How Does a Diesel Fuel Injector Work?

an old off-white diesel machine

Diesel engines make use of the diesel fuel injector to pass fuel to the engine cylinders. A direct injection system is used, which means, that fuel is injected directly into the cylinders, thus the injector is of a vital nature. Nowadays this has become a rather sophisticated piece of engineering, making use of computer chips (ECM communications) to regulate the air intake, fuel spraying, RPM etc. Diesel engines normally are much more efficient than gasoline engines but not so long ago, diesel powered vehicles were associated with big and polluting trucks. It is true that diesel is great for large shipments but that’s not all, because today things started to change and the casual driver has grasped the fact that modern diesel engines are much cleaner and produce less noise.

How Fuel Is Passed

Fuel is pumped by a primary pump through a filter and then to the injection pump. There it is pressurized to 2300 - 3500 psi to each injector.

The Injector Device Itself

The fuel injector is controlled by the ECU with the help of various sensors. The ECU makes the appropriate calculations to determine, for example, the air intake and fuel injection, amongst other functions. The injector makes use of a solenoid that is normally opened so that vaporized diesel can pass (the duration of this process is called the pulse width). Each injector present on each cylinder receives different amounts of fuel, calculated by the ECU. The latter will allow to the combustion process to reach the ideal stoichiometric ratio (air, fuel and ignition mixed together). The injector device has a small pump attached to it which is used to force air into the injector, mixing with the fuel, hence the device has to be able to resist high temperatures and high amounts of pressure. The device uses a small nozzle to spray diesel into the combustion chamber. The nozzle has a sequence of small holes so that fuel is distributed accordingly into the cylinder. The system makes use of another valve to suck air from the chamber which is mixed with vaporized diesel to intensify the combustion process.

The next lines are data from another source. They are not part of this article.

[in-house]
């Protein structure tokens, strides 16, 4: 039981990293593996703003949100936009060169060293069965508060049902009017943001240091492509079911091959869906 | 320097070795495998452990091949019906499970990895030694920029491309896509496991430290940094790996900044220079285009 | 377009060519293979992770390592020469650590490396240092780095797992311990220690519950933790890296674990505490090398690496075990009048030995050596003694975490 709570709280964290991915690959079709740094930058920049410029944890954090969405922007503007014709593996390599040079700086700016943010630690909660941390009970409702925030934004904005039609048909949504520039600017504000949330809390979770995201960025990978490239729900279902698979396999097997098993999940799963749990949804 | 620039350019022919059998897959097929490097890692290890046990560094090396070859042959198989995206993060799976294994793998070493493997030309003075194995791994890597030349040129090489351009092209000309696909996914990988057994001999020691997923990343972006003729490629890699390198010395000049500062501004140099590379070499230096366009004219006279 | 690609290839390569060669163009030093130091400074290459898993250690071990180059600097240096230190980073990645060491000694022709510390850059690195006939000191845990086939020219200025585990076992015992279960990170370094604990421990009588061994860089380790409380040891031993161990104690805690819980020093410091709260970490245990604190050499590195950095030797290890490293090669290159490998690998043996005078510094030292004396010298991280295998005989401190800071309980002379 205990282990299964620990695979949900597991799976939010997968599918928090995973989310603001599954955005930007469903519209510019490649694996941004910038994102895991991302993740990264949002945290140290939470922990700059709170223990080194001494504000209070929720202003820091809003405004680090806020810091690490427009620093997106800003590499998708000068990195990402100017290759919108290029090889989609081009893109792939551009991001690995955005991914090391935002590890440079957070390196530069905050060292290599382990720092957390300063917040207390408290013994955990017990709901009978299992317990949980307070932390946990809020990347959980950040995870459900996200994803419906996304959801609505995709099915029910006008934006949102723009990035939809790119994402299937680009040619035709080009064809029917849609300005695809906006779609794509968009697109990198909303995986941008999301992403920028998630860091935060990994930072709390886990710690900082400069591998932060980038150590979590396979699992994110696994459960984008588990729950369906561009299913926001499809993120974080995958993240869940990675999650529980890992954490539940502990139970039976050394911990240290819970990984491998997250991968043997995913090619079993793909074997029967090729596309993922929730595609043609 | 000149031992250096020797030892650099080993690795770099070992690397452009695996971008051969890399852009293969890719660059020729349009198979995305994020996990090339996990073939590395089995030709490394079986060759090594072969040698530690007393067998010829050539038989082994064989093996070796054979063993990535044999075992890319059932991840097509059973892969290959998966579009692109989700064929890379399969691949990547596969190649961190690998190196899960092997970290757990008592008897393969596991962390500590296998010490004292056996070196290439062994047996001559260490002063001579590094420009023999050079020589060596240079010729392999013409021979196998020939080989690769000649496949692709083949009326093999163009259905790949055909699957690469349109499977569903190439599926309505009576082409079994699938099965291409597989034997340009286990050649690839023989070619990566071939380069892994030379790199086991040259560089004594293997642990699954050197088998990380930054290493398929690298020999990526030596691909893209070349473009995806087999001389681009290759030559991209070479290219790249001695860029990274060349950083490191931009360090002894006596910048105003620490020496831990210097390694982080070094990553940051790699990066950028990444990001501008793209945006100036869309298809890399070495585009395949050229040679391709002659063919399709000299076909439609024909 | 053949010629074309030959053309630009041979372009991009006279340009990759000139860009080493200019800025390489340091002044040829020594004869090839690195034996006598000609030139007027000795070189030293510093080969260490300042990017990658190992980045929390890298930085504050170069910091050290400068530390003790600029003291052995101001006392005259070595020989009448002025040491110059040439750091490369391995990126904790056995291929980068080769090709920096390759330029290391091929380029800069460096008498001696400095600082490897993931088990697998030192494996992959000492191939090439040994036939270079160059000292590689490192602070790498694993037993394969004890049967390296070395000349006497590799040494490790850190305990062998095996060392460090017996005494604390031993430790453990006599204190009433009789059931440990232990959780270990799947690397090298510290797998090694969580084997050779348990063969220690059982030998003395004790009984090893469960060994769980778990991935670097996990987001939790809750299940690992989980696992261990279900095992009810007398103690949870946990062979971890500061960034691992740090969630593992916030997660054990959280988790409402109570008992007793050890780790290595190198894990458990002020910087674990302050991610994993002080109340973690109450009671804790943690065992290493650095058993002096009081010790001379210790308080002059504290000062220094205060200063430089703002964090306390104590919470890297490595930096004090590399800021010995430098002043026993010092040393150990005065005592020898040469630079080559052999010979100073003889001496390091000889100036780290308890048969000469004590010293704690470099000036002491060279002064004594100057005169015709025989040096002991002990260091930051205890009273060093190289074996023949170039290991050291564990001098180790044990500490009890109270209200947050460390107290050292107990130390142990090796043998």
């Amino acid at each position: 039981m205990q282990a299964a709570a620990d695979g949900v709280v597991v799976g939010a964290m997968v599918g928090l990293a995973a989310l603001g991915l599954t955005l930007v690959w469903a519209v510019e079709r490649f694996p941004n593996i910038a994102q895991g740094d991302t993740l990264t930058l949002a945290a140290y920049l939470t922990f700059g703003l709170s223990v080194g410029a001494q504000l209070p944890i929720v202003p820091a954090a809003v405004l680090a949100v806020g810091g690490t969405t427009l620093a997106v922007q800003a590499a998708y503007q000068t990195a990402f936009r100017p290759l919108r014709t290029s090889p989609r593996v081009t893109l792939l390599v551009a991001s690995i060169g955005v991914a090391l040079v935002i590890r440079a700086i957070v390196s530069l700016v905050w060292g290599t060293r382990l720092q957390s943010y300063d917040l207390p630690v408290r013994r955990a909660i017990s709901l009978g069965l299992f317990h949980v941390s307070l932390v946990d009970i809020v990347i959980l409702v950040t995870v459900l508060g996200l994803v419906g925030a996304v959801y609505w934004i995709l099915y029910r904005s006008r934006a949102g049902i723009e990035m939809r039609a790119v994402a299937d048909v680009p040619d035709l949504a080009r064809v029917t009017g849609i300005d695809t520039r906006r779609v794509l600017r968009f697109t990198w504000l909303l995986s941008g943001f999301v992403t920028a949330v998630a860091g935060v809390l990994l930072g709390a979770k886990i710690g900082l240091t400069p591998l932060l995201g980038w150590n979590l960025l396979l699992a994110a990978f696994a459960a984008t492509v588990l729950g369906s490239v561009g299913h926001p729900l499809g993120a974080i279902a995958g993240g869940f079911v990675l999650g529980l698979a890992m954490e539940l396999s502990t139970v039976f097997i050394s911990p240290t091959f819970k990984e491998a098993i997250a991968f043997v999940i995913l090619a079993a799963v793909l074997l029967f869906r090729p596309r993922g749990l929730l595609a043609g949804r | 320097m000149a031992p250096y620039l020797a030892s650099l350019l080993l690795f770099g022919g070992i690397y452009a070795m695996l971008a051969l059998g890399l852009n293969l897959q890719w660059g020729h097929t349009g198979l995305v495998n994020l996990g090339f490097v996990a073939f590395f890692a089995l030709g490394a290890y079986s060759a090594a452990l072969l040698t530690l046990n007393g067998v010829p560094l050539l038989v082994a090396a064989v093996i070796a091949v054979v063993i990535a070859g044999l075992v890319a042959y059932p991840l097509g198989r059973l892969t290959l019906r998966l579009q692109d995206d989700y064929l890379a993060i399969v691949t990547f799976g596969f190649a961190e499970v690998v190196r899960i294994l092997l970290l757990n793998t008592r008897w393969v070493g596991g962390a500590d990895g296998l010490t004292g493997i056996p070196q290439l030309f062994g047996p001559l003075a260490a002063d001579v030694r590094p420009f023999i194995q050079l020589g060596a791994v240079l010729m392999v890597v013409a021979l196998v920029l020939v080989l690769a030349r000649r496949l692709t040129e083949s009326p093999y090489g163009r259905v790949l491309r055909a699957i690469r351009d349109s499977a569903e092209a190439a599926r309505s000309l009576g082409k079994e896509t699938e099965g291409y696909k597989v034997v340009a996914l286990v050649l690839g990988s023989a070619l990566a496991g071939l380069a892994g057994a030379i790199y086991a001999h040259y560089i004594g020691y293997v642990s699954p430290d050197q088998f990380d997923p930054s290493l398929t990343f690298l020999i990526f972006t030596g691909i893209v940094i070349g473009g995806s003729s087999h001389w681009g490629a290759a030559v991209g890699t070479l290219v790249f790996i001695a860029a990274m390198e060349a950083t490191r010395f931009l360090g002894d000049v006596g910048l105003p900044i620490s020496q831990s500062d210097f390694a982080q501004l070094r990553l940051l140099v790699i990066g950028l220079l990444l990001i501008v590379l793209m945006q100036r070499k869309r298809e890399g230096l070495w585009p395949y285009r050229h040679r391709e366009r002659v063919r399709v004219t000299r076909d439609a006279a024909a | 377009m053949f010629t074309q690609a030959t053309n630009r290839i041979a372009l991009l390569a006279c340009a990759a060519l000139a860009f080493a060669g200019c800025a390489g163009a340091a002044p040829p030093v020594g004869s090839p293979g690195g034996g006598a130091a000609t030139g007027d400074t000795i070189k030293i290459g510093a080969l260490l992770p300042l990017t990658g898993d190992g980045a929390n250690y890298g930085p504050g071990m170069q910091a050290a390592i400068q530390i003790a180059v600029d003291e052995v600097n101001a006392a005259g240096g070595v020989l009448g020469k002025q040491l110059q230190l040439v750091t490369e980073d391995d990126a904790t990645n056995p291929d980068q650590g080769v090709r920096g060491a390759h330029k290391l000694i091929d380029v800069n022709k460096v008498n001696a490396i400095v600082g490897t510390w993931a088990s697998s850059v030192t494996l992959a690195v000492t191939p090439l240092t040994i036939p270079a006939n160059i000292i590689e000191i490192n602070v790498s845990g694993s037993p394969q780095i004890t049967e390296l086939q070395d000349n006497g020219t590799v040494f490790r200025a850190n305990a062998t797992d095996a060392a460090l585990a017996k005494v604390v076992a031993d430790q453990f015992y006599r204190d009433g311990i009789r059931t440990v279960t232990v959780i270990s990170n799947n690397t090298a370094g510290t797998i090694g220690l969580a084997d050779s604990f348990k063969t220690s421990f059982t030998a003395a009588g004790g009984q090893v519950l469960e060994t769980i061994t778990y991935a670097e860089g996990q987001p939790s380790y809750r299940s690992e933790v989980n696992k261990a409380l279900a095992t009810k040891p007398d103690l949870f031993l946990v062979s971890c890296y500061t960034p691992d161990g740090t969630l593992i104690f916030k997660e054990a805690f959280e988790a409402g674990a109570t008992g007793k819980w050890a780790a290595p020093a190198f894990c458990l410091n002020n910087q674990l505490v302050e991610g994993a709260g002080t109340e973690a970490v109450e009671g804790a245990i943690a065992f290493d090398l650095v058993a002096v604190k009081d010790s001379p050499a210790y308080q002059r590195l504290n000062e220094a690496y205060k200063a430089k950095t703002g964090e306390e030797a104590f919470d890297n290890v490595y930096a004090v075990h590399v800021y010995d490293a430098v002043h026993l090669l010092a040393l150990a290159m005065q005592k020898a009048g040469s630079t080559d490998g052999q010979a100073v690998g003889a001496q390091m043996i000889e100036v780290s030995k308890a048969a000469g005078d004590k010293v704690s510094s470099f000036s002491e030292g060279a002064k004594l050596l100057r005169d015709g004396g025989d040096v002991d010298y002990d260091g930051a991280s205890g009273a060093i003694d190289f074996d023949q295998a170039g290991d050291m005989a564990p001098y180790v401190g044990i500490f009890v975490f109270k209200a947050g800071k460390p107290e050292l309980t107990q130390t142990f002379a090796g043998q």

The Final Step

Finally the exhaust valve removes any emissions present in the combustion chamber whilst the return fuel line removes any remaining fuel present in the chamber and returns it to the fuel tank.

Types of Diesel Engines

Some diesel engines may have a glow plug. A glow plug is that piece of equipment that heats up the combustion chambers to raise the temperature because sometimes the engine doesn’t rise to the required temperature for proper combustion, due to cold weather. Today large engines do not use glow plugs. Instead, all of the work is done by the ECM which reads the ambient temperature and retards the spraying of diesel into the cylinders accordingly. However, glow plugs are still an alternate system to raise temperature on smaller diesel engines.